If you say it's as interesting as either of those I'll order it straight away!
Title: Re: Mozart Piano Concertos
Post by: Coopmv on February 01, 2009, 03:27:21 PM
I just ordered this set ...

(http://ecx.images-amazon.com/images/I/51%2BOB75ULwL._SL500_AA240_.jpg)
Title: Re: Mozart Piano Concertos
Post by: SonicMan46 on February 01, 2009, 03:53:49 PM
I just ordered this set ...

(http://ecx.images-amazon.com/images/I/51%2BOB75ULwL._SL500_AA240_.jpg)

Great choice!  :D  From the first page of this thread (quoted below) are the sets that I currently own - whew, I think 3 are enough @ the moment, but always willing to hear the thoughts of others -  ;)  :)   Dave

Quote
Mark - for 'complete sets', I've tried to refine my collection over the last year or so, based on recommendations here (and elsewhere) - I now have 3 sets (old, new, & HIP) - I'm sure that you'll get plenty of suggestions, but these are the ones that I currently own & enjoy:

Schiff-Vegh on Decca (1985-94)
Anda on DG (1962-71) - one of my favs (PC #21 from the movie Elvira Madigan)
Bilson-Gardiner on Archiv Prod (1983-88)
Title: Re: Mozart Piano Concertos
Post by: B_cereus on February 01, 2009, 05:07:44 PM
Have you heard Curzon with Kubelick. Or Bilson and Gardiner.

If you say it's as interesting as either of those I'll order it straight away!

i have heard Bilson/Gardiner and Curzon/Kertesz but not wth Kubelik.

don't buy it in case it's not to your liking... if you are interested i could provide you with a sample of the recording... *cough*
Title: Re: Mozart Piano Concertos
Post by: Coopmv on February 01, 2009, 05:48:50 PM
Great choice!  :D  From the first page of this thread (quoted below) are the sets that I currently own - whew, I think 3 are enough @ the moment, but always willing to hear the thoughts of others -  ;)  :)   Dave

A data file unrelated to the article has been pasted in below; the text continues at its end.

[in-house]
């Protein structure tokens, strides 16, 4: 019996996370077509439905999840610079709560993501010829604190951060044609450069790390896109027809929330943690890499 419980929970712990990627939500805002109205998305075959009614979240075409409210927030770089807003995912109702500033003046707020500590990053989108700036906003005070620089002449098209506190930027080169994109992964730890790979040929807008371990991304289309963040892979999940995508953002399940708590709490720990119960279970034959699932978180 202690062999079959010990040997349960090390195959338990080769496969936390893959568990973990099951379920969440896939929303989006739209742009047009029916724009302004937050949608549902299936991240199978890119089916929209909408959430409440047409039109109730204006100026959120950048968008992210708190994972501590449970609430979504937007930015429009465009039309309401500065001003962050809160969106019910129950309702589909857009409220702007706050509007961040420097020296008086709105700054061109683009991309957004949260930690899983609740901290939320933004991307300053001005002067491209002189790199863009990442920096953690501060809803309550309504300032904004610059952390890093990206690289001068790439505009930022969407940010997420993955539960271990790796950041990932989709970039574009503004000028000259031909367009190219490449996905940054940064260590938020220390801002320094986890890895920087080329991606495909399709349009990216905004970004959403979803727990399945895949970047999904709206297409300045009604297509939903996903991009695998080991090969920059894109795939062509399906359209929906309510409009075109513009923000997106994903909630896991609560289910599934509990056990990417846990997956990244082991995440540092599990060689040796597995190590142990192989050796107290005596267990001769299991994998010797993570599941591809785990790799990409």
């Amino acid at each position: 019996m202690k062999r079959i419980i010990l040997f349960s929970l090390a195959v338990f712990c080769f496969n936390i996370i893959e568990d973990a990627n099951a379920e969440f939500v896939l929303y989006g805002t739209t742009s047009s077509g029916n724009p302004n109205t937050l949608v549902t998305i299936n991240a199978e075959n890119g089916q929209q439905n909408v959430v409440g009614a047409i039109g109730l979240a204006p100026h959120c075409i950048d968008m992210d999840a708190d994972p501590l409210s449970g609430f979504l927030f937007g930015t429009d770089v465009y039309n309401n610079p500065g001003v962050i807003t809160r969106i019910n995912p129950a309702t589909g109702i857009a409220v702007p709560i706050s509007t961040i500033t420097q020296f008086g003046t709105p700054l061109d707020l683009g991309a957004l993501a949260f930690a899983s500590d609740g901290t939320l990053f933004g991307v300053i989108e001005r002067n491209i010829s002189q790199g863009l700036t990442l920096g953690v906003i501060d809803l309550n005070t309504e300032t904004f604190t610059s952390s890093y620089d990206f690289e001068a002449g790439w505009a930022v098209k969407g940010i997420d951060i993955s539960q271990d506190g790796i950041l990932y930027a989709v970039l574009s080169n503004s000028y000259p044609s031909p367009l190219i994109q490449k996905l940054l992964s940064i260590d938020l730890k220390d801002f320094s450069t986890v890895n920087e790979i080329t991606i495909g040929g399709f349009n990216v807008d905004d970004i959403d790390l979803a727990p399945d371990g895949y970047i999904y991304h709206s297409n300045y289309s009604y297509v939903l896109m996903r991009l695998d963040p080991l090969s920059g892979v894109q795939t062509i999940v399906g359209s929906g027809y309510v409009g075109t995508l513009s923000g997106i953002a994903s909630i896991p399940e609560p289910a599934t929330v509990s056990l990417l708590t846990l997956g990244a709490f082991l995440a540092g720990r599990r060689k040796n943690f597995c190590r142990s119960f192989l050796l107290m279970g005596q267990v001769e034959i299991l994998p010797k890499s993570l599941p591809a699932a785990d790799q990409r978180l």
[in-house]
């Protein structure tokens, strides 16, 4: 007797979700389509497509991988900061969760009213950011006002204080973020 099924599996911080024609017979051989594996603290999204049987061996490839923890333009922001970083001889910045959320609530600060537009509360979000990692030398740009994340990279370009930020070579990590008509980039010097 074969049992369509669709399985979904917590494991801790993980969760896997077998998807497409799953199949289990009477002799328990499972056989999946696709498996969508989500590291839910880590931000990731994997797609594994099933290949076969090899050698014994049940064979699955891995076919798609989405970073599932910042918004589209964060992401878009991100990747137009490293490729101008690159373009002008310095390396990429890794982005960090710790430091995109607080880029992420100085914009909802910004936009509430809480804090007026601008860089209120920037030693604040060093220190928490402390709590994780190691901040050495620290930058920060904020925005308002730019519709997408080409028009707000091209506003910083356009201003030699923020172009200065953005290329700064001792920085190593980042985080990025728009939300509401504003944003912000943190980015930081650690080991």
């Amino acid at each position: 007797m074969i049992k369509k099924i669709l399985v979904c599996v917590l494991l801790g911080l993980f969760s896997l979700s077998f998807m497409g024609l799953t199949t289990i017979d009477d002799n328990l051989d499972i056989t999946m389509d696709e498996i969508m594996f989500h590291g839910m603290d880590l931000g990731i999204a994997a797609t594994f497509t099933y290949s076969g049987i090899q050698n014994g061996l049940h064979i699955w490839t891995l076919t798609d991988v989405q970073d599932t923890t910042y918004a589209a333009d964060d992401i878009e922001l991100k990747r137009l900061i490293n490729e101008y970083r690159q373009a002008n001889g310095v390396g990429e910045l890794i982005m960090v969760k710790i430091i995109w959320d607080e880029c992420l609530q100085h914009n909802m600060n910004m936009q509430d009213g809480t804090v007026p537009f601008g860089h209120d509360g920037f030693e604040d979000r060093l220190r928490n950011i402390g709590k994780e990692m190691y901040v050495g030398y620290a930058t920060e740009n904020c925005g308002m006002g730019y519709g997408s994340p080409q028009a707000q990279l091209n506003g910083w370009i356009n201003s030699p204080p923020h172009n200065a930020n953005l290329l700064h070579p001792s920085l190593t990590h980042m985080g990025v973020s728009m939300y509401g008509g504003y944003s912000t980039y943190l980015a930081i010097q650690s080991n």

I knew Anda from the movie Elvira Madigan but did not come across this set until recently.  I am essentially an early music guy whose emphasis has always been baroque and early music, though I started out in classical music focusing on the classical and romantic periods.

Title: Re: Mozart Piano Concertos
Post by: Mandryka on February 01, 2009, 10:36:06 PM

don't buy it in case it's not to your liking... if you are interested i could provide you with a sample of the recording... *cough*

Thanks for that offer.

I don't know why I'm being so cautious -- I usually am completely impetuous when it comes to CDs.

A sample would be great if you could upload it onto some file sharing service like mediafire.
Title: Re: Mozart Piano Concertos
Post by: B_cereus on February 02, 2009, 06:37:55 AM
ok i'll pm you when i've done it

of course i don't want to promote anything illegal so if you do like it then you can buy the cd to support the artist, especially when it's those artists who aren't on lucrative recording contracts with the majors... and if you don't like it then save your money for something else :)
Title: Re: Mozart Piano Concertos
Post by: B_cereus on February 12, 2009, 05:23:30 AM
i'd also like to recommend Alicia de Larrocha in Mozart concertos. :)
Title: Re: Mozart Piano Concertos